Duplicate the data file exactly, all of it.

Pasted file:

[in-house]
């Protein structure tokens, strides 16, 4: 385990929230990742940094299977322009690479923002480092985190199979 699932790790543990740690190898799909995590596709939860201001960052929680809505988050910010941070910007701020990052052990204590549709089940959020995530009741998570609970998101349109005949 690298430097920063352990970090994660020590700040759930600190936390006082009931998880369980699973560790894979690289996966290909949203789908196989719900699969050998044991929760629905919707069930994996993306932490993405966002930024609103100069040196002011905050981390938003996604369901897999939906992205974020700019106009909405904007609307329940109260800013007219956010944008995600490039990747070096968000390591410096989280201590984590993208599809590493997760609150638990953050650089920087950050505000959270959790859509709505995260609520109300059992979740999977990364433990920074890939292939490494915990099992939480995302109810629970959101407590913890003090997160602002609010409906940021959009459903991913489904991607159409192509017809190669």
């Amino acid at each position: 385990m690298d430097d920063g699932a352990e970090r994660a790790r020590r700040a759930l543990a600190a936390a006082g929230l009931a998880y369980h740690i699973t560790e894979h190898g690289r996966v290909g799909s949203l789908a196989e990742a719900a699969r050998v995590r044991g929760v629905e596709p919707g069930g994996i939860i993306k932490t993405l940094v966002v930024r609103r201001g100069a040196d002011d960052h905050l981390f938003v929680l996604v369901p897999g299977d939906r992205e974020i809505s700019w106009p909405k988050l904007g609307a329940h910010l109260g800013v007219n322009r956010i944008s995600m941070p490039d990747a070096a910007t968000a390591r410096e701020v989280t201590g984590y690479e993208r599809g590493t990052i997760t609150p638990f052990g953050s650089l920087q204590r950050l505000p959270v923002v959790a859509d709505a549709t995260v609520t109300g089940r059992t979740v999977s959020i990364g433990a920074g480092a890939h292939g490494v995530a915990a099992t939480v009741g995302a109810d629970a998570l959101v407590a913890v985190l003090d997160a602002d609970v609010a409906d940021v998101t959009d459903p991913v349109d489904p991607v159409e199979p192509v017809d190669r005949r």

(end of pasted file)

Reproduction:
[in-house]
């Protein structure tokens, strides 16, 4: 385990929230990742940094299977322009690479923002480092985190199979 699932790790543990740690190898799909995590596709939860201001960052929680809505988050910010941070910007701020990052052990204590549709089940959020995530009741998570609970998101349109005949 690298430097920063352990970090994660020590700040759930600190936390006082009931998880369980699973560790894979690289996966290909949203789908196989719900699969050998044991929760629905919707069930994996993306932490993405966002930024609103100069040196002011905050981390938003996604369901897999939906992205974020700019106009909405904007609307329940109260800013007219956010944008995600490039990747070096968000390591410096989280201590984590993208599809590493997760609150638990953050650089920087950050505000959270959790859509709505995260609520109300059992979740999977990364433990920074890939292939490494915990099992939480995302109810629970959101407590913890003090997160602002609010409906940021959009459903991913489904991607159409192509017809190669």
């Amino acid at each position: 385990m690298d430097d920063g699932a352990e970090r994660a790790r020590r700040a759930l543990a600190a936390a006082g929230l009931a998880y369980h740690i699973t560790e894979h190898g690289r996966v290909g799909s949203l789908a196989e990742a719900a699969r050998v995590r044991g929760v629905e596709p919707g069930g994996i939860i993306k932490t993405l940094v966002v930024r609103r201001g100069a040196d002011d960052h905050l981390f938003v929680l996604v369901p897999g299977d939906r992205e974020i809505s700019w106009p909405k988050l904007g609307a329940h910010l109260g800013v007219n322009r956010i944008s995600m941070p490039d990747a070096a910007t968000a390591r410096e701020v989280t201590g984590y690479e993208r599809g590493t990052i997760t609150p638990f052990g953050s650089l920087q204590r950050l505000p959270v923002v959790a859509d709505a549709t995260v609520t109300g089940r059992t979740v999977s959020i990364g433990a920074g480092a890939h292939g490494v995530a915990a099992t939480v009741g995302a109810d629970a998570l959101v407590a913890v985190l003090d997160a602002d609970v609010a409906d940021v998101t959009d459903p991913v349109d489904p991607v159409e199979p192509v017809d190669r005949r």